The MMR controversy was triggered by a "case series" [not research] by Dr. Wakefield. Dr. Wakefield is a pediatric gastroenterologist, not an immunologist/ epidemiologist. So his case series did not focus on the correlation between the MMR vaccine and ASD, but rather upon the relationship between gastrointestinal dysfunction and neurological delay in children. A critical review of the subsequent and current research reveals that there may be a very rare phenotypic variant of autistic spectrum disorder [ASD] that may be triggered by the MMR vaccine. The expression of this rare variant may not be prevalent enough to show statistically significant correlation with the MMR vaccine, even in very large scale studies. All this means is that a rare genetic phenotypic disposition may predispose to reaction to vaccination, depending on various factors in the child's internal or external environment.
...Vaccine Product Integrity?
An original controversy surrounding Dr. Wakefield's case series had to do with the lack of "Ethical Research Methods". It grew into the MMR controversy we know today because a few children in the very small study had recently received the MMR vaccine prior to the study. And according to Dr. Wakefield, issues surrounding the distribution of vaccine products of questionable integrity were subsequently brought to his attention- this became his area of concern.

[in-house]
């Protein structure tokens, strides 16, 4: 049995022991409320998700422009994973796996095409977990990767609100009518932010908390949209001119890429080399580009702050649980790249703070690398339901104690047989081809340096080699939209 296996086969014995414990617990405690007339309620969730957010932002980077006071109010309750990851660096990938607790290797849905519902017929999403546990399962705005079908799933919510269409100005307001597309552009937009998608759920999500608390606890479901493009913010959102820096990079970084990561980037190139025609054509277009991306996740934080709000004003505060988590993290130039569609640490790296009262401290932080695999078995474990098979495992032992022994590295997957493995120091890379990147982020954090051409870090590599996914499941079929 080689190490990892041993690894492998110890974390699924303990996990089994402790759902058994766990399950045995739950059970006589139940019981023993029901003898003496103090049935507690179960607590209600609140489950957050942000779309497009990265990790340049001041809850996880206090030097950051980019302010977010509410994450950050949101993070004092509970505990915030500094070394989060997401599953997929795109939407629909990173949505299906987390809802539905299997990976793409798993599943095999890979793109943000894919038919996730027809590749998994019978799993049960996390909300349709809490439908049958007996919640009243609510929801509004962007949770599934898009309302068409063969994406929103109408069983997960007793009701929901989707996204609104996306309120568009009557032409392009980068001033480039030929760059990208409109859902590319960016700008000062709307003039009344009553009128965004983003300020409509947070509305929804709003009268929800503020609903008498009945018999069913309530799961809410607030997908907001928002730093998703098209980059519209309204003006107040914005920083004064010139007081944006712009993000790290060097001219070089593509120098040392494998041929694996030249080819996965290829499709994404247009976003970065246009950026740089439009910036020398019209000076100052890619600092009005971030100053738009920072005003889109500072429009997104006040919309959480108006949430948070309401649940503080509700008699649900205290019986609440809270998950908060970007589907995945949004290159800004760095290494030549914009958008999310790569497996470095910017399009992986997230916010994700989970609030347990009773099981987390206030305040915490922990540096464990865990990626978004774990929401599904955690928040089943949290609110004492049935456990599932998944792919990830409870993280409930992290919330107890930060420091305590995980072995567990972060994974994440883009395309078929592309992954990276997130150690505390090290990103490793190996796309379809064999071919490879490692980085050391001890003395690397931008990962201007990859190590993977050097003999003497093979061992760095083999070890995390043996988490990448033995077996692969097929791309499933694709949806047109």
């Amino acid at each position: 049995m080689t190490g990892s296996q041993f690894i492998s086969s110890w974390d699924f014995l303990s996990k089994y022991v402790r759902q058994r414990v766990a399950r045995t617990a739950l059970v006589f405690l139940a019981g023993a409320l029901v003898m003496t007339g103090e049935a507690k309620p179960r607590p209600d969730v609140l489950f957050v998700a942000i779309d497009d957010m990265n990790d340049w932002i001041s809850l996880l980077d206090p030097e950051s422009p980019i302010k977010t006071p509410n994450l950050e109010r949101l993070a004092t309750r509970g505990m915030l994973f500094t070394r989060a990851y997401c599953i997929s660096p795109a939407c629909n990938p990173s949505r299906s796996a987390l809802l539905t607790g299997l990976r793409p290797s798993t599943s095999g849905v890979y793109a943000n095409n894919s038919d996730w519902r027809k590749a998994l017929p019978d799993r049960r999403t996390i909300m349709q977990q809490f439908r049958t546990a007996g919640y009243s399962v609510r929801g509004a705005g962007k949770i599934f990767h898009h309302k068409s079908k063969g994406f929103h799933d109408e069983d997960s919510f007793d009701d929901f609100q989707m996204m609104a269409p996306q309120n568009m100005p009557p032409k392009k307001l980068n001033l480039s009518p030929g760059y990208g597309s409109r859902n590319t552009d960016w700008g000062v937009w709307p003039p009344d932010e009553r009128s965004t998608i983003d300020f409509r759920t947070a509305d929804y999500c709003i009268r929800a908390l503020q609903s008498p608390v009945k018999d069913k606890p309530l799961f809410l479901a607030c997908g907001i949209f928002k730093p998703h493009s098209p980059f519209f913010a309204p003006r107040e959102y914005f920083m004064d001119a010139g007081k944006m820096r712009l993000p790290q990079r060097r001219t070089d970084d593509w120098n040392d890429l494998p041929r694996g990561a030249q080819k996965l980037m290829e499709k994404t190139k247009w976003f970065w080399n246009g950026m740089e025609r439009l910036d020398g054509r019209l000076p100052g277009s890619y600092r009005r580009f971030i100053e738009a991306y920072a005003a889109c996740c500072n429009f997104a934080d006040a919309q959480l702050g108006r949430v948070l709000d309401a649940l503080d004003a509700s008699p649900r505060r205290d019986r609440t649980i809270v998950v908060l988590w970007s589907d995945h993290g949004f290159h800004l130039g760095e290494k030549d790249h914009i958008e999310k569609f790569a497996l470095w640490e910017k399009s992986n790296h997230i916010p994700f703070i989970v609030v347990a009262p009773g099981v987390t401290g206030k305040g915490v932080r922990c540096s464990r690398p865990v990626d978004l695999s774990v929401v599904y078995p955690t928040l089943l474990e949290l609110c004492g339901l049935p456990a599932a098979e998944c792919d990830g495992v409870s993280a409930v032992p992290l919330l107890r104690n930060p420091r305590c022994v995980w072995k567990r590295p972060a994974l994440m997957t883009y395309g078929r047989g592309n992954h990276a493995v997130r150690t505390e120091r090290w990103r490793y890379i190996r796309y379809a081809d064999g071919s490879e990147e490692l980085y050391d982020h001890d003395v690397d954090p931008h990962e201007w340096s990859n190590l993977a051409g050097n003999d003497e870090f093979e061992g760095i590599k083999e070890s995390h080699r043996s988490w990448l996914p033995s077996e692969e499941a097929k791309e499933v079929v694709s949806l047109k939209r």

In Chinese Medicine disease naturally enters and exits the various depth of the body in an orderly fashion. Vaccines introduce Li Qi directly into the deeper levels of the body. Meaning they by-pass all the preliminary and orderly immunological responses (and detoxification responses) that the actual disease would have triggered. How a person's body reacts to this immunological challenge posed by vaccines is multi-factorial (See #10). However, in Chinese Medicine vaccines cause what are termed "Latent Heat, Residual Heat, or Retained Pathogen". These can also occur in circumstances other than vaccination as a factor of constitution/genetics, concurrent illness, co morbidities etc.
10. The “Guide to Vaccine Contraindications and Precautions” (CDC, n.d. a) summarizes recommendations regarding symptoms & conditions that do and do not contraindicate U.S. licensed vaccines (or vaccination with caution):
Blood/ Bleeding Disorder
Neurological or Neuromuscular Disorders
Family/ Household History
Timing and Spacing of Vaccines
Center for Disease Control and Prevention. (n.d.). Guide to vaccine contraindications and precautions.
Center for Disease Control and Prevention (n.d.). Vaccine schedule 19 years and older: Adults (27-49), [Android version].
Center for Disease Control and Prevention. (2014). Vaccine information statements. Retrieved from http://www.cdc.gov/vaccines/hcp/vis/current-vis.html (Links to an external site.).
Immunization Action Coalition. (n.d.). Screening checklist for contraindications to
vaccines for adults. Retrieved from www.immunize.org/catg.d/p4065.pdf (Links to an external site.).
Maciocia, G. (2005). The foundations of Chinese medicine: A comprehensive text for acupuncturists and herbalists (2nd ed.). New York, NY: Churchill-Livingston Elsevier.
Maciocia, G. (2008 ). The practice of Chinese medicine: The treatment of disease with acupuncture and Chinese herbs (2nd ed.). New York, NY: Churchill-Livingston Elsevier.